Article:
Re:Good luck with that (2)

ebno-10db (1459097) | about 10 months ago | (#44144699)

There was an expose' a year or two ago on TV that I watched showing just how futile it is to try and correct ANY wrong negative info in your credit reports with any of the agencies.

It can make Kafka look like a realist. About a year ago I did a refi w/ the bank that held my mortgage (Wells Fargo) to lower the interest rate. No problem. I figured while I was at it I'd get a small HELOC to put a new roof and siding on (you actually can't get a HELOC as small as I wanted, but you don't have to use all the money either). I was turned down because one of the ratings agencies gave me a poor credit score, which surprised me because I'd always had a pretty good one. I asked what the big black marks were. I was told that I'd made three late mortgage payments. I know for a fact that I've never had a late mortgage payment, and it's not something you can miss as they give you notice and charge a late payment fee (I doubt they would have overlooked it if I hadn't paid the late fee). I pointed out that Wells Fargo, the bank I was trying to get a HELOC from, should be able to confirm that I'd never had a late mortgage payment because they'd held my mortgage for 13 years! No effect. Unbelievable. I got so sick of dealing with the system that I'm just saving up a bit and will pay cash.

Isn't this what the free market advocates claim? (1)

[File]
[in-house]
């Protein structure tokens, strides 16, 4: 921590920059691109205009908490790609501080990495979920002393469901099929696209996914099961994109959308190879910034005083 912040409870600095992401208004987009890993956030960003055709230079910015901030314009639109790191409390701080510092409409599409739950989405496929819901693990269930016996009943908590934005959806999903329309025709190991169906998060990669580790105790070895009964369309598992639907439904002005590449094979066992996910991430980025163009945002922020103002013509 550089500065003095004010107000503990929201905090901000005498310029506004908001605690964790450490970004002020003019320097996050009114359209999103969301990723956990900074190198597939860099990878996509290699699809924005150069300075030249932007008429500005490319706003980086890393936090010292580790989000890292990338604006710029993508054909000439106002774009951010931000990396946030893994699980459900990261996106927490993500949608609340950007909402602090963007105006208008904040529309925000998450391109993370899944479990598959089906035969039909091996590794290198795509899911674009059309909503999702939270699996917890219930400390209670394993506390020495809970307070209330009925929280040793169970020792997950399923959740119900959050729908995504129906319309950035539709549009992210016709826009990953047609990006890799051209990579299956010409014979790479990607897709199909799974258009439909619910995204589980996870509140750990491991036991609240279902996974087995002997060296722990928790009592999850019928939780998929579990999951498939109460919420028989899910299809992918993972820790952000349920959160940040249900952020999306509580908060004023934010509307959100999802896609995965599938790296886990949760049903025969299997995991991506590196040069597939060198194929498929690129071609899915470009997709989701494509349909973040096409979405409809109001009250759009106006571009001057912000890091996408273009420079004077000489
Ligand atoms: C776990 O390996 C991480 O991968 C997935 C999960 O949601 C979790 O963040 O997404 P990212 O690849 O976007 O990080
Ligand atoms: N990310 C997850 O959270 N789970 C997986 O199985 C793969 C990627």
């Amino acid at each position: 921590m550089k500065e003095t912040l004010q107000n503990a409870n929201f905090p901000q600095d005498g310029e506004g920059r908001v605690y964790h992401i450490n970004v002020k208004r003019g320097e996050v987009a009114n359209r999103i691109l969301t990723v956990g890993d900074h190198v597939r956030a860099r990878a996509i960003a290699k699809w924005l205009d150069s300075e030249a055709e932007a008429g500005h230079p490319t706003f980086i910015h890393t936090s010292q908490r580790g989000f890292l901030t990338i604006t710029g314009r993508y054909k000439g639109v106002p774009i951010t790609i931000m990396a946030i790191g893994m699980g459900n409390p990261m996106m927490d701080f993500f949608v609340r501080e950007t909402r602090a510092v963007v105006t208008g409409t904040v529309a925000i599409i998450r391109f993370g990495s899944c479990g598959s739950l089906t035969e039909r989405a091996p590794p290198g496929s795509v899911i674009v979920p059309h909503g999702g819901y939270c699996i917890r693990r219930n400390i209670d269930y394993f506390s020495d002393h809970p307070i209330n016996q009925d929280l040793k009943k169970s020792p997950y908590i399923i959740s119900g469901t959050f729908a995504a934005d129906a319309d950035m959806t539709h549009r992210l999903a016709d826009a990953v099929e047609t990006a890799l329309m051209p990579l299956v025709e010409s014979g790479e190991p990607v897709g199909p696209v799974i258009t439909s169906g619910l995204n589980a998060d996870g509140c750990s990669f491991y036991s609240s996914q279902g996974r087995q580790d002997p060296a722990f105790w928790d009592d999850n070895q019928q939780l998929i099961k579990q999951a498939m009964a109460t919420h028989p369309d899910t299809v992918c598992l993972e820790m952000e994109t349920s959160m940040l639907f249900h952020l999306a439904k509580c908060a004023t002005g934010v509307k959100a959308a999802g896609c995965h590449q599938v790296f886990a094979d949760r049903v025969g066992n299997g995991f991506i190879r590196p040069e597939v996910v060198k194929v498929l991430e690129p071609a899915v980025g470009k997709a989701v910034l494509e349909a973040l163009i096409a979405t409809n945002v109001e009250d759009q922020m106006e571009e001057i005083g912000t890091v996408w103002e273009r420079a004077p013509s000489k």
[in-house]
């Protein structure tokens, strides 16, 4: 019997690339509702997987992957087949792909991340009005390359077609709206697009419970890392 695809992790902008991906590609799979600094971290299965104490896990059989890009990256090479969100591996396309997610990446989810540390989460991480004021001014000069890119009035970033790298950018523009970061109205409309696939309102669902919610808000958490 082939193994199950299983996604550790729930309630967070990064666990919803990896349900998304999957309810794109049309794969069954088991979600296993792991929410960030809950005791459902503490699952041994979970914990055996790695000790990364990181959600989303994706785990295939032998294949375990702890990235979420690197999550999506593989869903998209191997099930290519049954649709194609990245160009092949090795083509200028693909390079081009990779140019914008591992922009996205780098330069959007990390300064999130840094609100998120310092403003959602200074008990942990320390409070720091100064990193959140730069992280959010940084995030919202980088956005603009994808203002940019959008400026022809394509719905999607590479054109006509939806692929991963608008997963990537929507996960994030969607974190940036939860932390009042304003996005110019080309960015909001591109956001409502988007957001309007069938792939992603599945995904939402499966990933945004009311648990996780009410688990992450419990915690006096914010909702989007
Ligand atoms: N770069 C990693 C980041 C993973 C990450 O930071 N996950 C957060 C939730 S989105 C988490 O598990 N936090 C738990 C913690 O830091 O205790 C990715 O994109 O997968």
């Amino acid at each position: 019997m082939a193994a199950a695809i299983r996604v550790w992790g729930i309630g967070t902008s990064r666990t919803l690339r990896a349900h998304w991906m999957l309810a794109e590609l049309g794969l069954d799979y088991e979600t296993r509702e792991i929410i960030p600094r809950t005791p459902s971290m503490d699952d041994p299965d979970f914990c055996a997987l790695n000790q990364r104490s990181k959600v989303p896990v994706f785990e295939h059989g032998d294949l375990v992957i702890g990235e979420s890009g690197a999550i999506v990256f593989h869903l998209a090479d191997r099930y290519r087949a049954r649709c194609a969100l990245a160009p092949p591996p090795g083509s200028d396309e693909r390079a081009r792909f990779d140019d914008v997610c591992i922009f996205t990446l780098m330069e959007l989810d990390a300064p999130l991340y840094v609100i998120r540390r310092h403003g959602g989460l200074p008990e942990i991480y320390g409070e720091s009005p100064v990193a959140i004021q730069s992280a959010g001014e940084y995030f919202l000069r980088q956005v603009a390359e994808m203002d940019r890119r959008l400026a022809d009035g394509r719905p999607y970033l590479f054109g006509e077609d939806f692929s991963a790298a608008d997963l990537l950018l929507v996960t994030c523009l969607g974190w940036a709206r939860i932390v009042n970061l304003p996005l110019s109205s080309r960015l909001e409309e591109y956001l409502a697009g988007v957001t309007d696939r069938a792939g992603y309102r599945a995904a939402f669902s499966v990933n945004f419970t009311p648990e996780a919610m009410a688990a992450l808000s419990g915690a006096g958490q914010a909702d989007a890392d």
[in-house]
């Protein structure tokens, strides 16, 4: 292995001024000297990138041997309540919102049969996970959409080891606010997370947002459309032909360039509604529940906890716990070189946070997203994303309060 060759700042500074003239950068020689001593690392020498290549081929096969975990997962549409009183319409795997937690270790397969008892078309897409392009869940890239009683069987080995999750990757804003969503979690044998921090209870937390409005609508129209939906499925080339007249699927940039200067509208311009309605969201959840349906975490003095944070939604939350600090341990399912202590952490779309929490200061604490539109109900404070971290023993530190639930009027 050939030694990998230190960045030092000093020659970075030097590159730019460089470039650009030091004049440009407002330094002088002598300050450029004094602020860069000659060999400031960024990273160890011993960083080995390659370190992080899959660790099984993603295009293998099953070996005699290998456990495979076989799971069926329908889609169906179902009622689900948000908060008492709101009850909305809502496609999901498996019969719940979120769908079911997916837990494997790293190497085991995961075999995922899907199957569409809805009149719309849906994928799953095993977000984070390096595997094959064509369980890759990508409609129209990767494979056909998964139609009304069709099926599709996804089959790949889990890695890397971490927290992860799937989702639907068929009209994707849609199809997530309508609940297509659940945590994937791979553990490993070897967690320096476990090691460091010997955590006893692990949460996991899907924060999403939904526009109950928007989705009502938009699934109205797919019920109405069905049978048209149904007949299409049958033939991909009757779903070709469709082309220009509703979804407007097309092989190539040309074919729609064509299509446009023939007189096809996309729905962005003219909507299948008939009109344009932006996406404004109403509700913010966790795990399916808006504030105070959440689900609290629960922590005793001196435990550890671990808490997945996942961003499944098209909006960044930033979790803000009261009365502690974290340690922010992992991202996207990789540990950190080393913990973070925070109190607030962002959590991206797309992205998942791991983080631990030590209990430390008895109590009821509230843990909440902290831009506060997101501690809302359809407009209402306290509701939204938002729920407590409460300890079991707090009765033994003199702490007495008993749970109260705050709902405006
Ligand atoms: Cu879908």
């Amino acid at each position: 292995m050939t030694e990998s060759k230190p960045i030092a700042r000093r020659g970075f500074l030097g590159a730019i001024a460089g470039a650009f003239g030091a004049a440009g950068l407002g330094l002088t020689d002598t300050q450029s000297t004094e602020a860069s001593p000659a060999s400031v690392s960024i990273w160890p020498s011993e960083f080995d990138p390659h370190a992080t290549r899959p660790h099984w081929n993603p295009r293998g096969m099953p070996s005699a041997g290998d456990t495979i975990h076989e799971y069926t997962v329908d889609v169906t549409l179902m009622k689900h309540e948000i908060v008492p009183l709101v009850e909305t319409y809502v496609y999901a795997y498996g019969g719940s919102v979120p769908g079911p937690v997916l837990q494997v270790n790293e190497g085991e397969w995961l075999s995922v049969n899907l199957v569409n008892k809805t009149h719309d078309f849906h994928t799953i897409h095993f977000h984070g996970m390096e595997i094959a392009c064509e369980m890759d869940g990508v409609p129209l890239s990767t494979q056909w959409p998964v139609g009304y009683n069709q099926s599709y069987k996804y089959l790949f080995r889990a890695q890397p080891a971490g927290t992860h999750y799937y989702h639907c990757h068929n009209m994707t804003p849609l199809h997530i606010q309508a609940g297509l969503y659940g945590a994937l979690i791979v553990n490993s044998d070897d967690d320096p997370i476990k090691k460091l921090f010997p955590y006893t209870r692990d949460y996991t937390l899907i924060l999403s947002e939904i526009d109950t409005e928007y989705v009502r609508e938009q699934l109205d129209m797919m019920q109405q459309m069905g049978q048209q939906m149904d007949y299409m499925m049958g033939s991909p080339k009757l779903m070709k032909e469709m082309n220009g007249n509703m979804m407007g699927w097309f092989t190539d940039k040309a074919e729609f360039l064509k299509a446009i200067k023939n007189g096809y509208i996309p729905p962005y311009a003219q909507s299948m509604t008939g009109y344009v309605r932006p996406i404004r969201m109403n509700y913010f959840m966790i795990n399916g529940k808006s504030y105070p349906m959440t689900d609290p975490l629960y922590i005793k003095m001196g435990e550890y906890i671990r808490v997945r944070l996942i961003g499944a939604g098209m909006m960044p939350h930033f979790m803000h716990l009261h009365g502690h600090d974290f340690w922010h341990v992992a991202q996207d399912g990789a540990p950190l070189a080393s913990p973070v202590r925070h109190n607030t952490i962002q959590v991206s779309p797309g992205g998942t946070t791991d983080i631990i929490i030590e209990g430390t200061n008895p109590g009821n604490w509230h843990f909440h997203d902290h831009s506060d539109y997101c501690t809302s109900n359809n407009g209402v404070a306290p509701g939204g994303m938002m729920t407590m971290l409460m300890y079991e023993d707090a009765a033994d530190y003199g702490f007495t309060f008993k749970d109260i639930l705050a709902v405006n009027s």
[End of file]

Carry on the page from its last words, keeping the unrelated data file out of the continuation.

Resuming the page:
Artifakt (700173) | about 10 months ago | (#44142057)

If a lot of libertarians are right, this initiative will rapidly be adopted. After all, it's in many businesses interests to have accurate information, and in individual consumer's interests to correct their own info. Libertarian theory says that the free market should have a lot of incentive to correct for bad info.
          My own bet is that this will not happen. Fifty years from now, most of the organizations that 'should' voluntarily embrace this initiative, will still be ignoring it, and the invisible hand crew will be saying that the market will correct eventually, and stop trying to hurry it along.

Re:Isn't this what the free market advocates claim (1)

sjames (1099) | about 10 months ago | (#44142101)

Perhaps the pumpkin patch isn't sincere enough?

Re:Isn't this what the free market advocates claim (2, Informative)

bill_mcgonigle (4333) | about 10 months ago | (#44142223)

. After all, it's in many businesses interests to have accurate information

agreed.

and in individual consumer's interests to correct their own info.